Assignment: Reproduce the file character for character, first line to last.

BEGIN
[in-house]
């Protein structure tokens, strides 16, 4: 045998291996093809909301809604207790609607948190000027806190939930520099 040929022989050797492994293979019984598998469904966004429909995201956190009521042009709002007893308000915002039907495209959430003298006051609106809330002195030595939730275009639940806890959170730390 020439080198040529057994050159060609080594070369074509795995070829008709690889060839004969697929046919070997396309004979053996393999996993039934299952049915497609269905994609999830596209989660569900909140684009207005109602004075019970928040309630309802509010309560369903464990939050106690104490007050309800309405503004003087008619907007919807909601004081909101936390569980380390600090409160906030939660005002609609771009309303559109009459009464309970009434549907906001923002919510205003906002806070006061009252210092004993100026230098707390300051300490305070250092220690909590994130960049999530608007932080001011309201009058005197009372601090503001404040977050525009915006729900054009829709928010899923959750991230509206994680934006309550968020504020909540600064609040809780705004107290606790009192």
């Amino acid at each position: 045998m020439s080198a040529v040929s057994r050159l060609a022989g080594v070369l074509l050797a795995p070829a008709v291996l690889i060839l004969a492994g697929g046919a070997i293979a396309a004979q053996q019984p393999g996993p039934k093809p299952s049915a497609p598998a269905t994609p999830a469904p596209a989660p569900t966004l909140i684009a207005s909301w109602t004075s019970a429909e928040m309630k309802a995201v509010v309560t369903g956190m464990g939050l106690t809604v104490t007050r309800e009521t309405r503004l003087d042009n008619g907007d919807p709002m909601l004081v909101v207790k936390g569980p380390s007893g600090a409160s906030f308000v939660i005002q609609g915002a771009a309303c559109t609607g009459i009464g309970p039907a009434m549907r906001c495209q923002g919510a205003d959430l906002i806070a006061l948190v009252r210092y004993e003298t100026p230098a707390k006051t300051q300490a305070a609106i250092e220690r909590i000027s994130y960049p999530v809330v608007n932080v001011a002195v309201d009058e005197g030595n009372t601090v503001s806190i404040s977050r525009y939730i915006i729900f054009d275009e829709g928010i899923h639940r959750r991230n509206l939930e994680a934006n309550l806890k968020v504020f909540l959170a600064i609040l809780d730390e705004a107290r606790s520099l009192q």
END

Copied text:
[in-house]
């Protein structure tokens, strides 16, 4: 045998291996093809909301809604207790609607948190000027806190939930520099 040929022989050797492994293979019984598998469904966004429909995201956190009521042009709002007893308000915002039907495209959430003298006051609106809330002195030595939730275009639940806890959170730390 020439080198040529057994050159060609080594070369074509795995070829008709690889060839004969697929046919070997396309004979053996393999996993039934299952049915497609269905994609999830596209989660569900909140684009207005109602004075019970928040309630309802509010309560369903464990939050106690104490007050309800309405503004003087008619907007919807909601004081909101936390569980380390600090409160906030939660005002609609771009309303559109009459009464309970009434549907906001923002919510205003906002806070006061009252210092004993100026230098707390300051300490305070250092220690909590994130960049999530608007932080001011309201009058005197009372601090503001404040977050525009915006729900054009829709928010899923959750991230509206994680934006309550968020504020909540600064609040809780705004107290606790009192």
């Amino acid at each position: 045998m020439s080198a040529v040929s057994r050159l060609a022989g080594v070369l074509l050797a795995p070829a008709v291996l690889i060839l004969a492994g697929g046919a070997i293979a396309a004979q053996q019984p393999g996993p039934k093809p299952s049915a497609p598998a269905t994609p999830a469904p596209a989660p569900t966004l909140i684009a207005s909301w109602t004075s019970a429909e928040m309630k309802a995201v509010v309560t369903g956190m464990g939050l106690t809604v104490t007050r309800e009521t309405r503004l003087d042009n008619g907007d919807p709002m909601l004081v909101v207790k936390g569980p380390s007893g600090a409160s906030f308000v939660i005002q609609g915002a771009a309303c559109t609607g009459i009464g309970p039907a009434m549907r906001c495209q923002g919510a205003d959430l906002i806070a006061l948190v009252r210092y004993e003298t100026p230098a707390k006051t300051q300490a305070a609106i250092e220690r909590i000027s994130y960049p999530v809330v608007n932080v001011a002195v309201d009058e005197g030595n009372t601090v503001s806190i404040s977050r525009y939730i915006i729900f054009d275009e829709g928010i899923h639940r959750r991230n509206l939930e994680a934006n309550l806890k968020v504020f909540l959170a600064i609040l809780d730390e705004a107290r606790s520099l009192q």